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Frequently Asked Questions About the U-M Windows Forest

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Should I join the forest as a separate domain or join the UMROOT domain as an OU?

While admins of Windows NT domains often assume that in order to fully manage their environment they need to participate in the forest as a domain, with the advent of Active Directory (introduced with Windows 2000) this is rarely true. For an understanding of the development of the UMROOT forest at the University of Michigan and how these perceptions have evolved, see History of the Design of the U-M Windows Forest.

How do I join the U-M Windows forest?

See the How To section for further details on procedures used to join the forest.

How should I proceed with bringing my department into the Windows/Active Directory world?

Start with some background reading on Windows and Active Directory. The Help page lists a number of useful links to Windows related topics. After you have an idea of your goals for Windows and Active Directory, contact the ITS Service Center to set up a meeting to discuss your needs and answer your questions. You will then want to round up some test computers, and join the U-M Windows test forest to get some real hands-on experience running Windows/Active Directory. After you're satisfied that the Windows environment will meet your goals, you can join the U-M Windows production forest.

What is the University of Michigan's licensing agreement with Microsoft for Windows?

The University of Michigan has reached a licensing agreement with Microsoft that includes Windows and other Microsoft products. For details on this agreement, see the Microsoft Campus Agreement at the University of Michigan web page.

How will the Windows DNS namespace affect my IP services?

See the DNS page for a discussion of Windows DNS-related issues.

How will the Microsoft Kerberos implementation affect my access to non-Microsoft Kerberos services?

The current MIT "Kerberos for Windows" distribution, containing both 32-bit K4 and K5 functionality, is compatible with Windows. Leveraging this compatibility, many Windows resources can be accessed via pass-through authentication using UMICH.EDU Kerberos credentials. For example, access to Campus Computing Sites is managed in this way. Because of this interaction, access to many Kerberos-protected services on campus can be obtained via Single Sign-On. See Windows Active Directory Kerberos Interoperability for more information.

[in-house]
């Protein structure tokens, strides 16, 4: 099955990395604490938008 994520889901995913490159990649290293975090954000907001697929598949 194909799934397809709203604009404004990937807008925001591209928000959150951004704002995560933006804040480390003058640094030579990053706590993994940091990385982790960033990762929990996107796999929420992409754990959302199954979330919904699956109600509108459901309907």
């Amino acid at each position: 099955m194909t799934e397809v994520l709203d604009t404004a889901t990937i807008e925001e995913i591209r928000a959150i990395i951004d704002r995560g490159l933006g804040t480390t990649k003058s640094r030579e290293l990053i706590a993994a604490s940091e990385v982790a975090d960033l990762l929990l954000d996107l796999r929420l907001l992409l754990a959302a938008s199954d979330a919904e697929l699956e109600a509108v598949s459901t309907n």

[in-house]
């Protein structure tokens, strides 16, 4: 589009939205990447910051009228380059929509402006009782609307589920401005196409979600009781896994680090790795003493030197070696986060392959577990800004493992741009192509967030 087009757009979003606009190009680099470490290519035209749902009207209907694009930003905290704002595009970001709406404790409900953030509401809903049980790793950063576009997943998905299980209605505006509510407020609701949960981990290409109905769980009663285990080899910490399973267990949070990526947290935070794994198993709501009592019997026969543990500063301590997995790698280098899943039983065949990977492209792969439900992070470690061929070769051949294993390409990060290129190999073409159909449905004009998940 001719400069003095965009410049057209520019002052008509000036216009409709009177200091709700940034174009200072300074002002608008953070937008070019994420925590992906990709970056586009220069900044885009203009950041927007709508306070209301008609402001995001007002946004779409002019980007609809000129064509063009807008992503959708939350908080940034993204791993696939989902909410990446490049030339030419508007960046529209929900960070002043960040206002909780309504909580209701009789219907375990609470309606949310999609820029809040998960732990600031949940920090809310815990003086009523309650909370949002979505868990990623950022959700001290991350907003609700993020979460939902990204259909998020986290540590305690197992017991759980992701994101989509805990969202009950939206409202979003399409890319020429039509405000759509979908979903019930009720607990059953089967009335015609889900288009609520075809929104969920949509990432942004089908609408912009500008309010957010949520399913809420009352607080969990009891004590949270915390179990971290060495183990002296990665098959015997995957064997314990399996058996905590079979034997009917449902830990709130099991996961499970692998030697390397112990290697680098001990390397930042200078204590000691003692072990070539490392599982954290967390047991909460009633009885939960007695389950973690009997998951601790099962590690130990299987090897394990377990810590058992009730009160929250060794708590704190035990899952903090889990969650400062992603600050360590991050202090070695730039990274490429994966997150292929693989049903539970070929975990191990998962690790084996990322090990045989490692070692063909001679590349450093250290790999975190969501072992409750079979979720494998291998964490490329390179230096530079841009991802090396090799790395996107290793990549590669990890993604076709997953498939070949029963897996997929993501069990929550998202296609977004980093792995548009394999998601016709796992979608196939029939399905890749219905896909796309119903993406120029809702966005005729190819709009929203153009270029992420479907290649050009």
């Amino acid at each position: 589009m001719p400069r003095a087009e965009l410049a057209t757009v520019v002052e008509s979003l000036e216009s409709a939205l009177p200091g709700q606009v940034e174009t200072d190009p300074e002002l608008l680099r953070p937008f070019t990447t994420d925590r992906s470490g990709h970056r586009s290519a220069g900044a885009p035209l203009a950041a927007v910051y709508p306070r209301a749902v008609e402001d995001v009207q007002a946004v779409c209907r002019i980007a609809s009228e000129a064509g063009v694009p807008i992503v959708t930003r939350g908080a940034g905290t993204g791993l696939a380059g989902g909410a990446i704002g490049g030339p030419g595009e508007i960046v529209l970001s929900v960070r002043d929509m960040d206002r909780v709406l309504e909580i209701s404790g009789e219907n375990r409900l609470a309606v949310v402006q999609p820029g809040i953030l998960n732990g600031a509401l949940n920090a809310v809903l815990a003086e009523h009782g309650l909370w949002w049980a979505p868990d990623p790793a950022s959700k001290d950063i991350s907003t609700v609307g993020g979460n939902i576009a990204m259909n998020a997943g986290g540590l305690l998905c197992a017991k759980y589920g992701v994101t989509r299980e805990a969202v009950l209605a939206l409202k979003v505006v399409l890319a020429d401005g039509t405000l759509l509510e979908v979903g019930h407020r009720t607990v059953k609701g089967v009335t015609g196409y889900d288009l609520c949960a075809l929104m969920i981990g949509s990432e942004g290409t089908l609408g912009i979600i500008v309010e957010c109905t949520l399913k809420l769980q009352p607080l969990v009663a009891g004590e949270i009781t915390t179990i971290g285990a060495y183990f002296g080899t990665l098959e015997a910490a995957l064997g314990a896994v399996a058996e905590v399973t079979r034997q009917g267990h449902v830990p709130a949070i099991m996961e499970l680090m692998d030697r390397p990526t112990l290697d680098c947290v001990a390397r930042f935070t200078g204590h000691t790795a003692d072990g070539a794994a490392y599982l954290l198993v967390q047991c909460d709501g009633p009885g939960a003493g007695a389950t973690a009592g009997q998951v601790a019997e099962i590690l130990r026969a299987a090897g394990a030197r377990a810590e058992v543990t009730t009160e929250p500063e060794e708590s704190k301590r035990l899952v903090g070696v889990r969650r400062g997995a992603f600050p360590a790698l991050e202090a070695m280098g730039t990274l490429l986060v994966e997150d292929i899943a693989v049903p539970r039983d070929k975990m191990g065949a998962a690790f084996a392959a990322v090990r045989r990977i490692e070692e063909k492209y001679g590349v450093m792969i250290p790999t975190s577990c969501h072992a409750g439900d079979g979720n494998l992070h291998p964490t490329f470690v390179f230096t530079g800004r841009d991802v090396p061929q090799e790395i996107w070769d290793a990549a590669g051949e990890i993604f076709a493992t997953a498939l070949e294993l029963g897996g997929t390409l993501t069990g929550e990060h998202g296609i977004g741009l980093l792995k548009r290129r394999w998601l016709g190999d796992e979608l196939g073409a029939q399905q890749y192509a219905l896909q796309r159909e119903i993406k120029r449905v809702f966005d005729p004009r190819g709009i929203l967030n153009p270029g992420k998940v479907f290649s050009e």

Will department systems administrators be able to add new accounts to their department OU without going through a central source?

Yes, but naming standards must be adhered to. See Naming Standards for the Windows forest for these standards.

Will department systems administrators be able to manage the accounts, particularly faculty and staff accounts that belong to their department?

Department systems administrations will have full control over accounts that they create.

Will faculty and staff accounts be moved from the central synchronization point to departmental OUs?

Campus units can manage centrally provisioned user accounts through the Central Accounts Service. See U-M Windows Central Accounts Service for more information about this service.

Will department systems administrators be able to easily assign local resources to central accounts?

Absolutely. This is exactly how the Michigan Active Directory has been designed. Department systems administrators will operate servers that provide services to their users (and anyone else on campus that they choose). By joining the Michigan Active Directory forest, users can be easily given access to these services.